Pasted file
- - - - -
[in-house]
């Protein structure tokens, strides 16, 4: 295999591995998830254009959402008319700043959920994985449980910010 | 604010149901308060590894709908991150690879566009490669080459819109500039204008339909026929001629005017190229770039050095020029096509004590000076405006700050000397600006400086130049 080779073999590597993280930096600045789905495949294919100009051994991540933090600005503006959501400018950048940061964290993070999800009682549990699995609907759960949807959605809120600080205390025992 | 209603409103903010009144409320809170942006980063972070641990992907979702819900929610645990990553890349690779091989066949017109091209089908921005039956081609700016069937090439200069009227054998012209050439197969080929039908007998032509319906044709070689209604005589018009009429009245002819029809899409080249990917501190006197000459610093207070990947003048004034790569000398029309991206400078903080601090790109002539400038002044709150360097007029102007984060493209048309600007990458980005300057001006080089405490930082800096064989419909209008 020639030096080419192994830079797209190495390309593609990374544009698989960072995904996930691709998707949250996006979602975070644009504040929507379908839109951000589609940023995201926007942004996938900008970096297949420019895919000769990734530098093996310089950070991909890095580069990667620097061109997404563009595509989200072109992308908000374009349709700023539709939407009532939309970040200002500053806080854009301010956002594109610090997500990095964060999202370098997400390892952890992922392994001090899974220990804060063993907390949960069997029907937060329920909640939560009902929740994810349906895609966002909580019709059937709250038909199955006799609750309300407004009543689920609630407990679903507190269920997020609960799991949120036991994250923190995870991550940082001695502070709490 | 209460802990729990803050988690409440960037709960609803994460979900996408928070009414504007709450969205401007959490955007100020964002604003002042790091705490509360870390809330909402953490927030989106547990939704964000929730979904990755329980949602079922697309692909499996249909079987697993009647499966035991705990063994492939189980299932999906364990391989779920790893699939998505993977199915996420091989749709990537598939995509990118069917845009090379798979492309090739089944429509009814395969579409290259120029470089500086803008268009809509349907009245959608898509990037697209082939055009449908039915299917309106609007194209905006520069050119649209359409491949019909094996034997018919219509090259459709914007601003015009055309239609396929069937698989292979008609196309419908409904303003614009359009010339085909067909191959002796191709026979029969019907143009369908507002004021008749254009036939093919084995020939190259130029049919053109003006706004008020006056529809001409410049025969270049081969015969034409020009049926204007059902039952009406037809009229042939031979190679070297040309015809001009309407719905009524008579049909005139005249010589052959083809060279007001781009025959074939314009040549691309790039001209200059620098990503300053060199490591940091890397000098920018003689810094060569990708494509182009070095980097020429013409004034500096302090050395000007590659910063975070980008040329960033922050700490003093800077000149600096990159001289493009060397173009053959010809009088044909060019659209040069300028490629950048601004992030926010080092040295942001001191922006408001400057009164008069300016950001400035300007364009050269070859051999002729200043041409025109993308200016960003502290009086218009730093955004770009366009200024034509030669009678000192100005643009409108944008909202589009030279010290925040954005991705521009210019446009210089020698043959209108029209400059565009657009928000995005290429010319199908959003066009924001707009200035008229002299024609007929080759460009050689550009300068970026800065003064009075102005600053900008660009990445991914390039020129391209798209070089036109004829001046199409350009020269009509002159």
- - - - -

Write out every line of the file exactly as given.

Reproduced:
[in-house]
């Protein structure tokens, strides 16, 4: 295999591995998830254009959402008319700043959920994985449980910010 | 604010149901308060590894709908991150690879566009490669080459819109500039204008339909026929001629005017190229770039050095020029096509004590000076405006700050000397600006400086130049 080779073999590597993280930096600045789905495949294919100009051994991540933090600005503006959501400018950048940061964290993070999800009682549990699995609907759960949807959605809120600080205390025992 | 209603409103903010009144409320809170942006980063972070641990992907979702819900929610645990990553890349690779091989066949017109091209089908921005039956081609700016069937090439200069009227054998012209050439197969080929039908007998032509319906044709070689209604005589018009009429009245002819029809899409080249990917501190006197000459610093207070990947003048004034790569000398029309991206400078903080601090790109002539400038002044709150360097007029102007984060493209048309600007990458980005300057001006080089405490930082800096064989419909209008 020639030096080419192994830079797209190495390309593609990374544009698989960072995904996930691709998707949250996006979602975070644009504040929507379908839109951000589609940023995201926007942004996938900008970096297949420019895919000769990734530098093996310089950070991909890095580069990667620097061109997404563009595509989200072109992308908000374009349709700023539709939407009532939309970040200002500053806080854009301010956002594109610090997500990095964060999202370098997400390892952890992922392994001090899974220990804060063993907390949960069997029907937060329920909640939560009902929740994810349906895609966002909580019709059937709250038909199955006799609750309300407004009543689920609630407990679903507190269920997020609960799991949120036991994250923190995870991550940082001695502070709490 | 209460802990729990803050988690409440960037709960609803994460979900996408928070009414504007709450969205401007959490955007100020964002604003002042790091705490509360870390809330909402953490927030989106547990939704964000929730979904990755329980949602079922697309692909499996249909079987697993009647499966035991705990063994492939189980299932999906364990391989779920790893699939998505993977199915996420091989749709990537598939995509990118069917845009090379798979492309090739089944429509009814395969579409290259120029470089500086803008268009809509349907009245959608898509990037697209082939055009449908039915299917309106609007194209905006520069050119649209359409491949019909094996034997018919219509090259459709914007601003015009055309239609396929069937698989292979008609196309419908409904303003614009359009010339085909067909191959002796191709026979029969019907143009369908507002004021008749254009036939093919084995020939190259130029049919053109003006706004008020006056529809001409410049025969270049081969015969034409020009049926204007059902039952009406037809009229042939031979190679070297040309015809001009309407719905009524008579049909005139005249010589052959083809060279007001781009025959074939314009040549691309790039001209200059620098990503300053060199490591940091890397000098920018003689810094060569990708494509182009070095980097020429013409004034500096302090050395000007590659910063975070980008040329960033922050700490003093800077000149600096990159001289493009060397173009053959010809009088044909060019659209040069300028490629950048601004992030926010080092040295942001001191922006408001400057009164008069300016950001400035300007364009050269070859051999002729200043041409025109993308200016960003502290009086218009730093955004770009366009200024034509030669009678000192100005643009409108944008909202589009030279010290925040954005991705521009210019446009210089020698043959209108029209400059565009657009928000995005290429010319199908959003066009924001707009200035008229002299024609007929080759460009050689550009300068970026800065003064009075102005600053900008660009990445991914390039020129391209798209070089036109004829001046199409350009020269009509002159």